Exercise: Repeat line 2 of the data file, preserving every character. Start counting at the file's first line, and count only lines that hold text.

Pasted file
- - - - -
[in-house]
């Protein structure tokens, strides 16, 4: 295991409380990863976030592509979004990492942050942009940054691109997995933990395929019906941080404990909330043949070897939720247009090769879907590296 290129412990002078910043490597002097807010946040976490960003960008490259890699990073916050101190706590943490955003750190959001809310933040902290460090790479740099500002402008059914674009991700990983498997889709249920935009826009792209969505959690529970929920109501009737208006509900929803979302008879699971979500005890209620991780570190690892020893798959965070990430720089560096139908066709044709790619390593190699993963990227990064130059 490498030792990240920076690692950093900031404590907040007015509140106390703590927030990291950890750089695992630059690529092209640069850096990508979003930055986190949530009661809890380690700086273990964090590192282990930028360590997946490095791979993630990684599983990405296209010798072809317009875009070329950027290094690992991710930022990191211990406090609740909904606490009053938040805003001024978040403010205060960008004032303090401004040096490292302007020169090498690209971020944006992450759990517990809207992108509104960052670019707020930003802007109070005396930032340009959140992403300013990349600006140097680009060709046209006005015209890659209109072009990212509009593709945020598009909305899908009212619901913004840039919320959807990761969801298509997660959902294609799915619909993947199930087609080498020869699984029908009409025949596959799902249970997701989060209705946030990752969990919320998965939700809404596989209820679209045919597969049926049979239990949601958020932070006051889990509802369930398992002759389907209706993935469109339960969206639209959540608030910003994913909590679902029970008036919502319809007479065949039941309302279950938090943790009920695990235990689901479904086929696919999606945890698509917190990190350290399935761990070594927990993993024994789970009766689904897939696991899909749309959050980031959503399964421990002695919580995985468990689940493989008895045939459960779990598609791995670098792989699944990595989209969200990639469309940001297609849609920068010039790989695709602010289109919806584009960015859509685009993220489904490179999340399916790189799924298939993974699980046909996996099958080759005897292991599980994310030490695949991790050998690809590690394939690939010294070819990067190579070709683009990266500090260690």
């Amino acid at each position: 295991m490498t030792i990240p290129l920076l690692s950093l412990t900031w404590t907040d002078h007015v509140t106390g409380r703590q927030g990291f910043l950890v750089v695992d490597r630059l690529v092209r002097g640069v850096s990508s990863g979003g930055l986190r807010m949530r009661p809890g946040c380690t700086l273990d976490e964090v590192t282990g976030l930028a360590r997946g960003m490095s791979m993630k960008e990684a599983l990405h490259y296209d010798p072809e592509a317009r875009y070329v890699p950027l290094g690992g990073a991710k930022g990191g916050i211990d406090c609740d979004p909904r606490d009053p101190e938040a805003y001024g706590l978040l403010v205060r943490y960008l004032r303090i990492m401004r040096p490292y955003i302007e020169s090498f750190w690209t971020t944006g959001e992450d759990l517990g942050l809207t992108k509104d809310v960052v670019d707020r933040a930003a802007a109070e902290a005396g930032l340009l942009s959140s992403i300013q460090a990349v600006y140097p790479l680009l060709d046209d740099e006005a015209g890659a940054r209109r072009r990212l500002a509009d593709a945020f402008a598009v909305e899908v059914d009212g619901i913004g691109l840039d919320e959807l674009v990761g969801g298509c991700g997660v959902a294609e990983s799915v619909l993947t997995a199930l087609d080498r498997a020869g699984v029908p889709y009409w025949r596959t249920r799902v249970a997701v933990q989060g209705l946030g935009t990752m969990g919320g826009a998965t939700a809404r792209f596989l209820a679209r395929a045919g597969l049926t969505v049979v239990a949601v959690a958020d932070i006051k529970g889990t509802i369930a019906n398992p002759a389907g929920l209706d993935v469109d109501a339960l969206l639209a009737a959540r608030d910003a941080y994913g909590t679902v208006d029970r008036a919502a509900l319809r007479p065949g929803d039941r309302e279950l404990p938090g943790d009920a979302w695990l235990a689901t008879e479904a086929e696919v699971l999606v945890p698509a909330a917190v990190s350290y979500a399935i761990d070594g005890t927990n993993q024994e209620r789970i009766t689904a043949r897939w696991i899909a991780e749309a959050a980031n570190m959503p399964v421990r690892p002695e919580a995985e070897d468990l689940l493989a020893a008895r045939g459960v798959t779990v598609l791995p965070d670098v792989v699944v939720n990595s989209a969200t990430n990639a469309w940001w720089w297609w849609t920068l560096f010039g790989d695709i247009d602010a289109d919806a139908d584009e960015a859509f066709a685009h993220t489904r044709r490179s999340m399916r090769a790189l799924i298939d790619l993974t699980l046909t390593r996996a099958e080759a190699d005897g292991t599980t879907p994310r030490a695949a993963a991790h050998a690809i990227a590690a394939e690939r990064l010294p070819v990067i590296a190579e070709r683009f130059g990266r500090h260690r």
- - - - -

């Protein structure tokens, strides 16, 4: 295991409380990863976030592509979004990492942050942009940054691109997995933990395929019906941080404990909330043949070897939720247009090769879907590296 290129412990002078910043490597002097807010946040976490960003960008490259890699990073916050101190706590943490955003750190959001809310933040902290460090790479740099500002402008059914674009991700990983498997889709249920935009826009792209969505959690529970929920109501009737208006509900929803979302008879699971979500005890209620991780570190690892020893798959965070990430720089560096139908066709044709790619390593190699993963990227990064130059 490498030792990240920076690692950093900031404590907040007015509140106390703590927030990291950890750089695992630059690529092209640069850096990508979003930055986190949530009661809890380690700086273990964090590192282990930028360590997946490095791979993630990684599983990405296209010798072809317009875009070329950027290094690992991710930022990191211990406090609740909904606490009053938040805003001024978040403010205060960008004032303090401004040096490292302007020169090498690209971020944006992450759990517990809207992108509104960052670019707020930003802007109070005396930032340009959140992403300013990349600006140097680009060709046209006005015209890659209109072009990212509009593709945020598009909305899908009212619901913004840039919320959807990761969801298509997660959902294609799915619909993947199930087609080498020869699984029908009409025949596959799902249970997701989060209705946030990752969990919320998965939700809404596989209820679209045919597969049926049979239990949601958020932070006051889990509802369930398992002759389907209706993935469109339960969206639209959540608030910003994913909590679902029970008036919502319809007479065949039941309302279950938090943790009920695990235990689901479904086929696919999606945890698509917190990190350290399935761990070594927990993993024994789970009766689904897939696991899909749309959050980031959503399964421990002695919580995985468990689940493989008895045939459960779990598609791995670098792989699944990595989209969200990639469309940001297609849609920068010039790989695709602010289109919806584009960015859509685009993220489904490179999340399916790189799924298939993974699980046909996996099958080759005897292991599980994310030490695949991790050998690809590690394939690939010294070819990067190579070709683009990266500090260690």